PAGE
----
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Betcha Can’t Solve This #Chess Puzzle! 68

I thoroughly enjoy chess studies that task us with finding a seemingly impossible draw from a position that looks totally lost. Chess puzzles like these push the boundaries of what’s possible on the chessboard and a regular dose of such compositions will help young players stretch their own chess imaginations. So nothing makes this chess coach happier than watching a student’s joy at solving an amazing chess endgame study such as this one by Afruniev. Of course, in my classes I tend to ask questions to lead pupils in the right direction. Here, you are on your own which is why I betcha can’t solve this chess puzzle!

White to move and draw (Afruniev, 1974).

Published by chessmusings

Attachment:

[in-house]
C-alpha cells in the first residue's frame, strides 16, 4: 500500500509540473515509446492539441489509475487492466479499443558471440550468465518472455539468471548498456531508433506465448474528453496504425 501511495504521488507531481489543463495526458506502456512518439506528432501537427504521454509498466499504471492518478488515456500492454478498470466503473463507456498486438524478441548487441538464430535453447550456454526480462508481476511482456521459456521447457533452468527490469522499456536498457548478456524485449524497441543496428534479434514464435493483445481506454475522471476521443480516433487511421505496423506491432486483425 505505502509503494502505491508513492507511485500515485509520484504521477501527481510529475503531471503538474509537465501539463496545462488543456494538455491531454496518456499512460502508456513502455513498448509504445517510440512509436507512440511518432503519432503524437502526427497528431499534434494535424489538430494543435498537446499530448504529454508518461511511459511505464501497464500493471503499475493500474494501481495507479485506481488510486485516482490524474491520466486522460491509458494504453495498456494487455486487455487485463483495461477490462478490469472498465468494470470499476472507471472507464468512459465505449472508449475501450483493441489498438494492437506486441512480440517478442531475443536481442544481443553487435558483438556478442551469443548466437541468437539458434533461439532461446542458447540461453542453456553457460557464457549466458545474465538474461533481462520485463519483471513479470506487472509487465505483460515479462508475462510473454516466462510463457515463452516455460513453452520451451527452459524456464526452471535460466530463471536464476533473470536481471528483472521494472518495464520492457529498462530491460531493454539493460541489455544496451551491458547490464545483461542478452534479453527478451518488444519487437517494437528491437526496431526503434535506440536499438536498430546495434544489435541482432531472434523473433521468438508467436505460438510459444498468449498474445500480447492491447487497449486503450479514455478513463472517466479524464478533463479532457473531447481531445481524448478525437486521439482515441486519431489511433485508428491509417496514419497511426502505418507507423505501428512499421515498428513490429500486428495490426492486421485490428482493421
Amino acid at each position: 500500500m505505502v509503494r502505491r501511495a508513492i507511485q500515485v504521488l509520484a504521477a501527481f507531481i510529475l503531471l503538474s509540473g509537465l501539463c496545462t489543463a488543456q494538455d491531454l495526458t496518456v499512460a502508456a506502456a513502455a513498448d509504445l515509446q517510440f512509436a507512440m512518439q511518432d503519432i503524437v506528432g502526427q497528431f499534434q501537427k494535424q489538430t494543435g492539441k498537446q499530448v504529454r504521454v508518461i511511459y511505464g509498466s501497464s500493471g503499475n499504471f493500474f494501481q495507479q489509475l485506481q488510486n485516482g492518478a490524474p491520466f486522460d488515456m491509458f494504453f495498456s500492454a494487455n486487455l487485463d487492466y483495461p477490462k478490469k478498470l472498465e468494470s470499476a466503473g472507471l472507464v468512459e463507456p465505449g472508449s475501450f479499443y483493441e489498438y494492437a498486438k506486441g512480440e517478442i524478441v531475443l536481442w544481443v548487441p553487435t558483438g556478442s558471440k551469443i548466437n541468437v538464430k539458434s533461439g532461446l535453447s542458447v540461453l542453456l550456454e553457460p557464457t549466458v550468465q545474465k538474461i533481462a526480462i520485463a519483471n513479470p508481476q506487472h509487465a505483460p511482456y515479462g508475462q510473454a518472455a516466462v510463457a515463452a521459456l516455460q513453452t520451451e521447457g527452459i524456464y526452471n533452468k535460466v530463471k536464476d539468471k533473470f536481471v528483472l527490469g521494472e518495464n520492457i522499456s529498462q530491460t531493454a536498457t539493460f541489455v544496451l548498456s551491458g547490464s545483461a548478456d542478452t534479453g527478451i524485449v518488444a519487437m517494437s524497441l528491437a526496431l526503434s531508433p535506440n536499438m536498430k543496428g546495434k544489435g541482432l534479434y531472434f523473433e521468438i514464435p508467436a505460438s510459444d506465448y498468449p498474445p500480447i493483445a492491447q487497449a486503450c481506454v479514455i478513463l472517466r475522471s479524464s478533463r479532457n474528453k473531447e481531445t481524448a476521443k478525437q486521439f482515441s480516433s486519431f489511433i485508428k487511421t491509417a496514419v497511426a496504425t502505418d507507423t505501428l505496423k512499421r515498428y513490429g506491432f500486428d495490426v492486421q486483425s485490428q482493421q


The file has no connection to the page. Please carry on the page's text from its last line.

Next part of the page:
Chris Torres is a nationally renowned scholastic chess coach working in the San Francisco Bay Area. His classes have attracted players of strengths ranging from rank beginners to world champions. A chess professional since 1998, Chris is widely recognized as one of the main driving forces behind the explosion in popularity and sudden rise in quality of scholastic chess in California. Chris Torres served as the President of the Torres Chess and Music Academy from 2005-2020 and currently is recognized as a correspondence chess master with the United States Chess Federation. Since 1998 Chris Torres has taught 6 individual national champions as well as led multiple school teams to win national championship titles. In addition, Chris Torres has directed and taught at 10 different schools which have been California State Champions at chess. In 2011 and 2012, several former and current students of Chris Torres have been selected to represent the United States at the World Youth Chess Championships. Mr. Torres’ hobbies include playing classical guitar and getting his students to appear on the national top 100 chess rating lists.

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